I have become concerned about a recurring phenomenon in my life.
In December I received a very nice appointment calendar from my denominational headquarters. “What an attractive calendar,” I thought. “Wonder what I could use it for?”
No answer came to mind, so I gave the calendar to a friend.
“Don’t you need it?” he inquired.
“What for?” I asked, hoping for some constructive suggestion. But without answering the question, my friend thanked me, pocketed the gift, and left.
A few weeks ago I went to the bank to cash a check. At the drive-in window I dropped the check into the drawer and tried to look guileless. (When facing bank-type people, I suddenly feel that I look like a face on the post-office wall.)
The teller picked up the check, returned it to the drawer, and slid it back out to me, all in one unbroken motion. “You’ll have to fill in the date.”
“Fine,” I said with relief. “What is it?”
“The third of what?”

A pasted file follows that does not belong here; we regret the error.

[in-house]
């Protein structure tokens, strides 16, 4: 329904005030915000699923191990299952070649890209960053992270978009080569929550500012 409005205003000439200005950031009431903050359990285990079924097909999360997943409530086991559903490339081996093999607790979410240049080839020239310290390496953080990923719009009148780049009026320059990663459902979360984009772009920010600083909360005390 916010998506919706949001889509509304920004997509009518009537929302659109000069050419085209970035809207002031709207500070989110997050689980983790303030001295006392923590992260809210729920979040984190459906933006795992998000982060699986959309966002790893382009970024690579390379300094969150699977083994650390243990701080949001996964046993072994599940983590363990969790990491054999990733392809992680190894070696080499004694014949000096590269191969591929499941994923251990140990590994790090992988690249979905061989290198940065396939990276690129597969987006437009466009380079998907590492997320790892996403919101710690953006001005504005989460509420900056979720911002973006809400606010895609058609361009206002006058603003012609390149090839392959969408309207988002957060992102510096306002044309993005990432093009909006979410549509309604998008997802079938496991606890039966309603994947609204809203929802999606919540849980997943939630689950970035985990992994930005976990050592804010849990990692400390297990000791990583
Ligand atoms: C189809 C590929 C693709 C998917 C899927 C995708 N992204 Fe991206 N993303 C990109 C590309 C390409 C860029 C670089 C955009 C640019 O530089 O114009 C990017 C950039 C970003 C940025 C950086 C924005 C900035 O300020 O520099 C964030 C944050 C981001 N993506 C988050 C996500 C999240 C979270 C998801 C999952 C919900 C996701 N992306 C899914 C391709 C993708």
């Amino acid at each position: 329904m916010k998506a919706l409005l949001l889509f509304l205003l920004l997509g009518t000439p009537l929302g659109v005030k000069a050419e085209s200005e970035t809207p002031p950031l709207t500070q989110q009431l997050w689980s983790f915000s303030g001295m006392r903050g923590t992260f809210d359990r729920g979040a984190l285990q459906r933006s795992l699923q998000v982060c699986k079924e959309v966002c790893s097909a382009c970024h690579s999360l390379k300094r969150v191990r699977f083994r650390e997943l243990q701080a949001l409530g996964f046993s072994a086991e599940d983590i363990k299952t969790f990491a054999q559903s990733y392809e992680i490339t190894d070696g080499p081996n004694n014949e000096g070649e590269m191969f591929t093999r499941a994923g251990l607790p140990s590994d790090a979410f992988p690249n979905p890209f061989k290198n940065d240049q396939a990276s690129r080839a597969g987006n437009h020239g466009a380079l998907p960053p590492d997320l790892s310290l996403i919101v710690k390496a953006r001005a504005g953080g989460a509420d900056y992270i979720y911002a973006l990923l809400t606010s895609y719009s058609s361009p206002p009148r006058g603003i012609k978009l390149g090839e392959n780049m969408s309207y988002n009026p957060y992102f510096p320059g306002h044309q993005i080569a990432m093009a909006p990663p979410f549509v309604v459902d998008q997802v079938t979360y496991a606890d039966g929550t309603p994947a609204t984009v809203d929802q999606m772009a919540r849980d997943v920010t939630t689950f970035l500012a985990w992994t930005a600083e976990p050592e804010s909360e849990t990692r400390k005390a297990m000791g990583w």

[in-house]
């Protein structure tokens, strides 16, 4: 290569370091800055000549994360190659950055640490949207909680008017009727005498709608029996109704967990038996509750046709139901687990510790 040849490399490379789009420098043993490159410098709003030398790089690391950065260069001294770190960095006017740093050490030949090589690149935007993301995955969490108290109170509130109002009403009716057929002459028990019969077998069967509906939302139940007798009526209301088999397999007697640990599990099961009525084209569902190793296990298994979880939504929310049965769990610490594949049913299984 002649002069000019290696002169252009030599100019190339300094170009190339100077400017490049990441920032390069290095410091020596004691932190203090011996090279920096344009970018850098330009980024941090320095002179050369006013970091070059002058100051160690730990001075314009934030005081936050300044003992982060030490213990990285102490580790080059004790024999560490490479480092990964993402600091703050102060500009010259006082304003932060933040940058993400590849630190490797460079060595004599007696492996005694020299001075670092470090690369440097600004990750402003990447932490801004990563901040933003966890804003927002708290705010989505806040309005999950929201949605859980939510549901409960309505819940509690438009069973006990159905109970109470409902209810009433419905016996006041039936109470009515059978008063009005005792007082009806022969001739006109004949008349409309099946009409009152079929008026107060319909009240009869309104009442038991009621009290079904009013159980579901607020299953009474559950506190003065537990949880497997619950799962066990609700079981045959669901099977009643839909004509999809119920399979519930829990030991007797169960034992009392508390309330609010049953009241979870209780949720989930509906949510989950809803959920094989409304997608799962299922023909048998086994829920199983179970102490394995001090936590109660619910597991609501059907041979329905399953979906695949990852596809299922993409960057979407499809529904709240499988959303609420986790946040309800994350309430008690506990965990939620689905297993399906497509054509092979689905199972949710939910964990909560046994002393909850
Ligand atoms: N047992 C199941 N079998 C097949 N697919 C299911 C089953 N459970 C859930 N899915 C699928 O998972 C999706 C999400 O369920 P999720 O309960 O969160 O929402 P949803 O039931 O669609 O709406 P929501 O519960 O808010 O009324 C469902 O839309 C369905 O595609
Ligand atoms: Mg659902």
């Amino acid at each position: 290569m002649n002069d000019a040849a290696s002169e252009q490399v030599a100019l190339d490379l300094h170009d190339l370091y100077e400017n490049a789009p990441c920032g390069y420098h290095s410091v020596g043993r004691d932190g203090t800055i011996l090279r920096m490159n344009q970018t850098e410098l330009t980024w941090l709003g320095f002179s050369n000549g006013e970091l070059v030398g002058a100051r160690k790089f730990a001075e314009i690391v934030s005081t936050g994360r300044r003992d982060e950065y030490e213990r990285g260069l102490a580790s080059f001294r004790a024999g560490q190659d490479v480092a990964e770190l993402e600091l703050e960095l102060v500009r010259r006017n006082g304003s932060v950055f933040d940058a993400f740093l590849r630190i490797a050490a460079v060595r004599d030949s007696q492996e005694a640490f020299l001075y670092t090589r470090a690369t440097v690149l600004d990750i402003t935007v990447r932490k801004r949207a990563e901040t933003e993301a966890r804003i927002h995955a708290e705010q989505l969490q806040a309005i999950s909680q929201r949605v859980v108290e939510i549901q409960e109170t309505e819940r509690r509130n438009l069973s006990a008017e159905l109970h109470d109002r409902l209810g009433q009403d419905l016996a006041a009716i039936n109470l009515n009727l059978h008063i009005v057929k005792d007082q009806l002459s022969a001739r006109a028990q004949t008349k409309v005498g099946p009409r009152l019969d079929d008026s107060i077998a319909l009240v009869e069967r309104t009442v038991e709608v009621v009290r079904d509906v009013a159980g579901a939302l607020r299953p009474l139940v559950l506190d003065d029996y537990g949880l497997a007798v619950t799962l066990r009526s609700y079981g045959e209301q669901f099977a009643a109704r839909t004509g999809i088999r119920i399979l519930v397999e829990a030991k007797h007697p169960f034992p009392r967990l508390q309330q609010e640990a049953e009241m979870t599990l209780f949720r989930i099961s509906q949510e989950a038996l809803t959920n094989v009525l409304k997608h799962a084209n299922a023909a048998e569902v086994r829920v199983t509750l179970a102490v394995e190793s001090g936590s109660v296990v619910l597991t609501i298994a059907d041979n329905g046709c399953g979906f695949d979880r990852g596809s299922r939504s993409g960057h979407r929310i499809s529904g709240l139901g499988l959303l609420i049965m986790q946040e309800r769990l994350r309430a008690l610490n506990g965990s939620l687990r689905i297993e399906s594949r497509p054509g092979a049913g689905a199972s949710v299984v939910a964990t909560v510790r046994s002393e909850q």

When she saw I was serious, her smile changed to that look of long-suffering which people develop through many years of dealing with the public.
Not long after that I was filling out an insurance form. “Hey, they didn’t leave room to write out the date,” I said to no one in particular.
“Just put the month number,” said a nearby compatriot.
“Good idea,” I replied. “January one, February two, March …”
“What are you doing?”
“Trying to figure out the number of the month.”
“July is the seventh month.”
“Do you know the numbers of all the months?”
“Good grief,” she said, rolling her eyes toward heaven as though she expected some divine concurrence.
This failure to come to grips with the regular passage of time has disturbing theological ramifications. For one, how can ...1
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